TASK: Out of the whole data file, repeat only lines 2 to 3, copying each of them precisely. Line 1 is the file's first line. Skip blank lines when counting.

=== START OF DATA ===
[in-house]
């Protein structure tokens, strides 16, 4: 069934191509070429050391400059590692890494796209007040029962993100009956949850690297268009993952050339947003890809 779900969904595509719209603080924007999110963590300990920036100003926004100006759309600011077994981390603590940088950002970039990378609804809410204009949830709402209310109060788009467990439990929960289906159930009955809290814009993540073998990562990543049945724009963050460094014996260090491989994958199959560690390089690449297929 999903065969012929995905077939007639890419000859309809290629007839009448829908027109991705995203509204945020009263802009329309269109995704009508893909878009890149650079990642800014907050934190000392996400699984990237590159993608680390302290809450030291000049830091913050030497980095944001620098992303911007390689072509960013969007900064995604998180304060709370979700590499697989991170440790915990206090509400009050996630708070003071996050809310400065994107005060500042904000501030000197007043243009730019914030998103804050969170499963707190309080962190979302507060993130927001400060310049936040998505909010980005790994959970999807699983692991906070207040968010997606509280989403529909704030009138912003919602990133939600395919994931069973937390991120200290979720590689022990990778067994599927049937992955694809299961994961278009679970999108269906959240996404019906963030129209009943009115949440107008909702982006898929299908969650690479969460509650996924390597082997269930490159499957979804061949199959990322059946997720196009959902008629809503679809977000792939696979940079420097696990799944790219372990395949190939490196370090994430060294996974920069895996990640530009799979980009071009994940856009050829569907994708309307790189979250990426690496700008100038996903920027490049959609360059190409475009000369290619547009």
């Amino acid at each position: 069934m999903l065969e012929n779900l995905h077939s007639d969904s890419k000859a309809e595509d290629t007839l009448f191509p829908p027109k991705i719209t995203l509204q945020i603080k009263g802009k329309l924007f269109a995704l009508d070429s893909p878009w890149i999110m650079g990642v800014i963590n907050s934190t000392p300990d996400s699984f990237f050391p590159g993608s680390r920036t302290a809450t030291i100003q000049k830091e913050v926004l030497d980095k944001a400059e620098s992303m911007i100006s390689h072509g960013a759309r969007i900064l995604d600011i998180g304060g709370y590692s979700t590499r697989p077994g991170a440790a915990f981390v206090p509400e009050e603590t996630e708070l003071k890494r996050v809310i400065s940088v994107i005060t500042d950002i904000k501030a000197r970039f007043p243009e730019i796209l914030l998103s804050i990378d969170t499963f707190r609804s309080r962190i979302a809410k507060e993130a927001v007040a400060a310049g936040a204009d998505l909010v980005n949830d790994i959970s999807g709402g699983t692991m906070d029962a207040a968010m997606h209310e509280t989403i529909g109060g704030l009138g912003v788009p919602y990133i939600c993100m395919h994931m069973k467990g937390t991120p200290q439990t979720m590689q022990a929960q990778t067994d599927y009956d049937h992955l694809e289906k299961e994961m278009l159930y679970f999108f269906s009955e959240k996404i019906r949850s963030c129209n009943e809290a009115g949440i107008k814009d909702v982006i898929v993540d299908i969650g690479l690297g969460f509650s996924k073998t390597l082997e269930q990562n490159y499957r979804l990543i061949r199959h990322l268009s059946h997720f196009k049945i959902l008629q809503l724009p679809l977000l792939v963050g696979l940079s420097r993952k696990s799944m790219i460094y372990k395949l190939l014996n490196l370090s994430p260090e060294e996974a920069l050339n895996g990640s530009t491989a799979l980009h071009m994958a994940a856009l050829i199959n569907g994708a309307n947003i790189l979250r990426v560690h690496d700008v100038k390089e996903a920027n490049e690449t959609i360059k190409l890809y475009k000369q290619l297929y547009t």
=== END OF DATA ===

């Protein structure tokens, strides 16, 4: 069934191509070429050391400059590692890494796209007040029962993100009956949850690297268009993952050339947003890809 779900969904595509719209603080924007999110963590300990920036100003926004100006759309600011077994981390603590940088950002970039990378609804809410204009949830709402209310109060788009467990439990929960289906159930009955809290814009993540073998990562990543049945724009963050460094014996260090491989994958199959560690390089690449297929 999903065969012929995905077939007639890419000859309809290629007839009448829908027109991705995203509204945020009263802009329309269109995704009508893909878009890149650079990642800014907050934190000392996400699984990237590159993608680390302290809450030291000049830091913050030497980095944001620098992303911007390689072509960013969007900064995604998180304060709370979700590499697989991170440790915990206090509400009050996630708070003071996050809310400065994107005060500042904000501030000197007043243009730019914030998103804050969170499963707190309080962190979302507060993130927001400060310049936040998505909010980005790994959970999807699983692991906070207040968010997606509280989403529909704030009138912003919602990133939600395919994931069973937390991120200290979720590689022990990778067994599927049937992955694809299961994961278009679970999108269906959240996404019906963030129209009943009115949440107008909702982006898929299908969650690479969460509650996924390597082997269930490159499957979804061949199959990322059946997720196009959902008629809503679809977000792939696979940079420097696990799944790219372990395949190939490196370090994430060294996974920069895996990640530009799979980009071009994940856009050829569907994708309307790189979250990426690496700008100038996903920027490049959609360059190409475009000369290619547009």
């Amino acid at each position: 069934m999903l065969e012929n779900l995905h077939s007639d969904s890419k000859a309809e595509d290629t007839l009448f191509p829908p027109k991705i719209t995203l509204q945020i603080k009263g802009k329309l924007f269109a995704l009508d070429s893909p878009w890149i999110m650079g990642v800014i963590n907050s934190t000392p300990d996400s699984f990237f050391p590159g993608s680390r920036t302290a809450t030291i100003q000049k830091e913050v926004l030497d980095k944001a400059e620098s992303m911007i100006s390689h072509g960013a759309r969007i900064l995604d600011i998180g304060g709370y590692s979700t590499r697989p077994g991170a440790a915990f981390v206090p509400e009050e603590t996630e708070l003071k890494r996050v809310i400065s940088v994107i005060t500042d950002i904000k501030a000197r970039f007043p243009e730019i796209l914030l998103s804050i990378d969170t499963f707190r609804s309080r962190i979302a809410k507060e993130a927001v007040a400060a310049g936040a204009d998505l909010v980005n949830d790994i959970s999807g709402g699983t692991m906070d029962a207040a968010m997606h209310e509280t989403i529909g109060g704030l009138g912003v788009p919602y990133i939600c993100m395919h994931m069973k467990g937390t991120p200290q439990t979720m590689q022990a929960q990778t067994d599927y009956d049937h992955l694809e289906k299961e994961m278009l159930y679970f999108f269906s009955e959240k996404i019906r949850s963030c129209n009943e809290a009115g949440i107008k814009d909702v982006i898929v993540d299908i969650g690479l690297g969460f509650s996924k073998t390597l082997e269930q990562n490159y499957r979804l990543i061949r199959h990322l268009s059946h997720f196009k049945i959902l008629q809503l724009p679809l977000l792939v963050g696979l940079s420097r993952k696990s799944m790219i460094y372990k395949l190939l014996n490196l370090s994430p260090e060294e996974a920069l050339n895996g990640s530009t491989a799979l980009h071009m994958a994940a856009l050829i199959n569907g994708a309307n947003i790189l979250r990426v560690h690496d700008v100038k390089e996903a920027n490049e690449t959609i360059k190409l890809y475009k000369q290619l297929y547009t």